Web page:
Olive May Gray was born was born on 3 May 1910 at home in the coal mining village of Chevington Drift, in Northumberland, England. She was the daughter of George Thomas Gray (1878-1954) and Isabel Luke (180-1964). The family lived at 31 Simonside Terrace.
She was one of five children born to the couple – with siblings Henry ‘Harry’ (1905-1992), Lillian (1907-1972), Olive (1910-1993), John (1913-2011) and George Edwin ‘Ed’ (1916-2006).
Olive was baptised at the Primitive Methodist Chapel in the parish of Chevington, Amble Circuit, on 3rd May 1910.
Preaching services commenced in Chevington in 1905, and society was formed and in 1906 a small chapel was built which became an important centre of the village.
Olive’s father George’s occupation was listed as a miner. George worked in the East Chevington Drift Coal Mine that operated in the area from 1882 – 1962. The main pit was sunk in 1849 and closed in 1961.
In 1994 my husband and I drove around for ages looking for the township of Chevington Drift to no avail.
When we finally stopped a local to ask directions we were told in a broad Northumberland accent that it had been completely demolished and the whole township of people moved elsewhere by the National Coal Board in the 1970s to make way for opencast mining.
Inhabitants of these villages were moved to Amble and Hadston.
In 1910, the year of Olive’s birth, George made the momentous decision to leave England, and start a new life in a country far away – Australia. He was promised a good mining engineering job in the Wonthaggi Coal mines. So he left his wife and baby daughter behind and immigrated to Australia to begin a new life in Wonthaggi.
Meanwhile in England, Olive, her sister Lilian aged 3, and her mother Isabel aged 30 are living with the Fletcher family in a tiny two roomed miners cottage at 2 Middle Row, Broomhill.
The Fletchers were already a family of six, so it must have been a terrible squash, in terrible conditions.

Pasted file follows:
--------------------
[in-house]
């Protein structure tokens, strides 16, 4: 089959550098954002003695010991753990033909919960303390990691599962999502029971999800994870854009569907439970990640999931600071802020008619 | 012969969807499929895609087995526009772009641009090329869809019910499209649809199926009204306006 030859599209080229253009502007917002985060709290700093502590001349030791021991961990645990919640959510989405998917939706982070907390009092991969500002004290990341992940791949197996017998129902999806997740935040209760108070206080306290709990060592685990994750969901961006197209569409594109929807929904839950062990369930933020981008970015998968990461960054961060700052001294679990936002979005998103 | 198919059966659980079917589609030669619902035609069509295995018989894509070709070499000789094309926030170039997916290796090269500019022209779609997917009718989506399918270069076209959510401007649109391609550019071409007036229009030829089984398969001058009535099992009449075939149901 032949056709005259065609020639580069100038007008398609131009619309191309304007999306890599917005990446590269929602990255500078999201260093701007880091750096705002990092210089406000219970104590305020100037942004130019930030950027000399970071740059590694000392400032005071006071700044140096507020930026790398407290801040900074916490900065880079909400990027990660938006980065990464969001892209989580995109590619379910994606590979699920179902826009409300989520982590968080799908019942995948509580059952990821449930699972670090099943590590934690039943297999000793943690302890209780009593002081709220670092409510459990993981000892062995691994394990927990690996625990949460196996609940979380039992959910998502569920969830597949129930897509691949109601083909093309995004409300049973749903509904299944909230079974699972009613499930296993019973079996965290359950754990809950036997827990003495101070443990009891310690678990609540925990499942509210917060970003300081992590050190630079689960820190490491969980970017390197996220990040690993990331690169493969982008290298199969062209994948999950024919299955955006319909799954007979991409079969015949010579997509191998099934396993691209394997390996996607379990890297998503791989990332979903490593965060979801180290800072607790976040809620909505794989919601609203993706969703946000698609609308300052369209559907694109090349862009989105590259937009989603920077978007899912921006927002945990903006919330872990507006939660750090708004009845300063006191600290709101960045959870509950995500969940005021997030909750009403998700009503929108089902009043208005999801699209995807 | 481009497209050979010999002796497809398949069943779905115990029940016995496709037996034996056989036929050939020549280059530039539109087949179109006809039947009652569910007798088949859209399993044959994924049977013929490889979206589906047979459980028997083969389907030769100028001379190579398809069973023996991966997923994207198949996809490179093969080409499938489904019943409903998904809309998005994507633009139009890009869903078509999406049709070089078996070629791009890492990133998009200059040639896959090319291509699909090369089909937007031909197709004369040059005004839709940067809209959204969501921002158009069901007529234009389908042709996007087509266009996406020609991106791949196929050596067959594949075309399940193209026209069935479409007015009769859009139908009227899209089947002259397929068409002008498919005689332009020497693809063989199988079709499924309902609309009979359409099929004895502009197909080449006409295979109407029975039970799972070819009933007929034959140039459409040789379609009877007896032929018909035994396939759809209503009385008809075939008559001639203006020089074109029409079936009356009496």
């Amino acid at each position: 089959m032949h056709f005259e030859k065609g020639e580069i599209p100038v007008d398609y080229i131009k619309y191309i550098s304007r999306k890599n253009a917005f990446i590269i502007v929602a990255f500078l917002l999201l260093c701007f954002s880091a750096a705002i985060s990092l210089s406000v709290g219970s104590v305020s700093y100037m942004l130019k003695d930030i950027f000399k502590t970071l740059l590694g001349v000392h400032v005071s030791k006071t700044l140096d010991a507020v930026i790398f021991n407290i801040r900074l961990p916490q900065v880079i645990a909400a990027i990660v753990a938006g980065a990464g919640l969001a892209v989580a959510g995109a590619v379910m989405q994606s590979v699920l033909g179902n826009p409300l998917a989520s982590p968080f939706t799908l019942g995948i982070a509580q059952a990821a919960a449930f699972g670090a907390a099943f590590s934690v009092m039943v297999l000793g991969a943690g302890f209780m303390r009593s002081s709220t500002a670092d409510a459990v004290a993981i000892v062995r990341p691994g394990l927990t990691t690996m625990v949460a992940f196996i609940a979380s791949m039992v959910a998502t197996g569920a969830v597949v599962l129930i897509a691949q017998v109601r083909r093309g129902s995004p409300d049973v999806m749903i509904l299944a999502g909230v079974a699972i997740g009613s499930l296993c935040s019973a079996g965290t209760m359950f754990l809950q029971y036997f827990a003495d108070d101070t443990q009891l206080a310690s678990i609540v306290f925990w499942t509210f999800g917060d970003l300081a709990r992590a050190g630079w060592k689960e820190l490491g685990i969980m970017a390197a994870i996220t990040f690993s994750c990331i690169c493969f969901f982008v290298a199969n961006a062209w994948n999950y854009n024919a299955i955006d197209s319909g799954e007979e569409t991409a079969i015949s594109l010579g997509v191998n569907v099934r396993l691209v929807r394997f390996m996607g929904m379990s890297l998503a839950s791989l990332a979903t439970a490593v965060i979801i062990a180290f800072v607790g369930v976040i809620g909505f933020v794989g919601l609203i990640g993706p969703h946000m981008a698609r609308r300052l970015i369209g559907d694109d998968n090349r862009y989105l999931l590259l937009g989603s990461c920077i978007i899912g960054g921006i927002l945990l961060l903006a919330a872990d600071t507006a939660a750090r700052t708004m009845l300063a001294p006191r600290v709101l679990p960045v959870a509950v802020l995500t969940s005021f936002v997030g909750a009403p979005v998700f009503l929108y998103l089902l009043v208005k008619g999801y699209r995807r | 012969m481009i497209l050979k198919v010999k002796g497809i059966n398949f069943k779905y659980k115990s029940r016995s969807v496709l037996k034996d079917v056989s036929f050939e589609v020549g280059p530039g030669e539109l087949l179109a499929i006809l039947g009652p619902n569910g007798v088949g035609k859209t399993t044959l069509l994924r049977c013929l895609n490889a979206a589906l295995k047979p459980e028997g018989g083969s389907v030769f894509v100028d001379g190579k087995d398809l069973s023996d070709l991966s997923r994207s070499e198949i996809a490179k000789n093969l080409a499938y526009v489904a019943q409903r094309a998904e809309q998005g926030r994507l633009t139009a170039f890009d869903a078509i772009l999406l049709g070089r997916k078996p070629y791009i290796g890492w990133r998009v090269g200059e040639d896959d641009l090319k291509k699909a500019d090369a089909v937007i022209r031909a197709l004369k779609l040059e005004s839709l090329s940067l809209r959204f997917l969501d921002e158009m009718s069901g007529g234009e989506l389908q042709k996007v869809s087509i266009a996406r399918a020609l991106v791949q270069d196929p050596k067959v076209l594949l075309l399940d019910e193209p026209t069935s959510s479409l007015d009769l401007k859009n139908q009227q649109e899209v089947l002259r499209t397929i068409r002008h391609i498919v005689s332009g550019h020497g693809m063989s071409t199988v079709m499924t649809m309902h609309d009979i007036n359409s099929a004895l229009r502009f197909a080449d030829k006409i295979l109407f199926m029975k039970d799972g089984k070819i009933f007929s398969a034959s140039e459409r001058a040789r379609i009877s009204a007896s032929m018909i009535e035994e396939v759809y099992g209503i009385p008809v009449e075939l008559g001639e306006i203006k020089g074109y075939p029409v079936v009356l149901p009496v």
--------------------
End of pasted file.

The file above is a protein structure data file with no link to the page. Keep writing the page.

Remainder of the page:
James Fletcher was a surface miner, and thirteen year old son already a pony driver in the coal mine. The pit ponies lived below ground, and rarely saw daylight.
Isabel and her children boarded the passenger ship “Gothic” in London bound for Australia, arriving in Melbourne on 3 December 1911.
Aboard were Mrs I Gray aged 30, Master H (Harry) aged 6, Miss L (Lilian) aged 3, Miss Olive aged 1, Miss M L Gray (Mildred Luke) aged 15.
Isabel’s sister, Mildred Luke also came on the voyage to help her sister look after the three young children.
Family story has it that Mildred didn’t want to come out to Australia as she had left a lad behind, whom she wanted to marry. Mildred returned to England soon after, and married her lad – George Liddle in 1920 in Broomhill, Northumberland.
In 1926 the family that included her husband George, a miner, and young children George and John immigrated to Melbourne, Australia aboard the “Hobsons Bay” in March 1926 from London.
Isabel and her family made their way down to Wonthaggi, to find that George’s promised job did not materialise and George was forced to work down the coal mines that he had come to Australia to escape.
Two more children were born, brothers of Olive – John and George.
Olive attend school in Wonthaggi and became headmistress of her house at Wonthaggi High School at the age of 15 in 1925.
She was involved in a bad bus accident which was reported in the newspapers.
She suffered a bad back injury and crushed hand, that affected her all her life.